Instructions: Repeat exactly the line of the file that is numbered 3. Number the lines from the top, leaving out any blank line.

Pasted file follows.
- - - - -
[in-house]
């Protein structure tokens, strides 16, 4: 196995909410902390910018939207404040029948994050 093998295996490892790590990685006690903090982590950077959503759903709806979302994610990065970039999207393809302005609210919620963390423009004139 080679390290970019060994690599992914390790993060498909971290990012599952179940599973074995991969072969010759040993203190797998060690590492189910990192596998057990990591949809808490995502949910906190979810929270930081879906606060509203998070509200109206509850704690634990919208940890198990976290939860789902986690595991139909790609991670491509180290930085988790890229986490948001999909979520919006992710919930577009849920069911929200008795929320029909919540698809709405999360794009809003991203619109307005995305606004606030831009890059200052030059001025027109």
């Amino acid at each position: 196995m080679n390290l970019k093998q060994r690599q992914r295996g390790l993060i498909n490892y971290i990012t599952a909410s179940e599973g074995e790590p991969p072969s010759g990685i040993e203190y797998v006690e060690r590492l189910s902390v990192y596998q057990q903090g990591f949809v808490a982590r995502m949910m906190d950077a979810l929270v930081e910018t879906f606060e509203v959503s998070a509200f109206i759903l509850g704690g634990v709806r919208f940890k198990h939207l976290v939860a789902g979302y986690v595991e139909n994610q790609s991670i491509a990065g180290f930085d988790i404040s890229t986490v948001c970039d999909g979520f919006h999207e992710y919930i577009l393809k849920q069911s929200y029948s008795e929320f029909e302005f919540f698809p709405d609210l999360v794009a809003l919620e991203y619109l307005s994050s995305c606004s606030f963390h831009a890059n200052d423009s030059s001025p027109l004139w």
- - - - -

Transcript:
């Amino acid at each position: 196995m080679n390290l970019k093998q060994r690599q992914r295996g390790l993060i498909n490892y971290i990012t599952a909410s179940e599973g074995e790590p991969p072969s010759g990685i040993e203190y797998v006690e060690r590492l189910s902390v990192y596998q057990q903090g990591f949809v808490a982590r995502m949910m906190d950077a979810l929270v930081e910018t879906f606060e509203v959503s998070a509200f109206i759903l509850g704690g634990v709806r919208f940890k198990h939207l976290v939860a789902g979302y986690v595991e139909n994610q790609s991670i491509a990065g180290f930085d988790i404040s890229t986490v948001c970039d999909g979520f919006h999207e992710y919930i577009l393809k849920q069911s929200y029948s008795e929320f029909e302005f919540f698809p709405d609210l999360v794009a809003l919620e991203y619109l307005s994050s995305c606004s606030f963390h831009a890059n200052d423009s030059s001025p027109l004139w």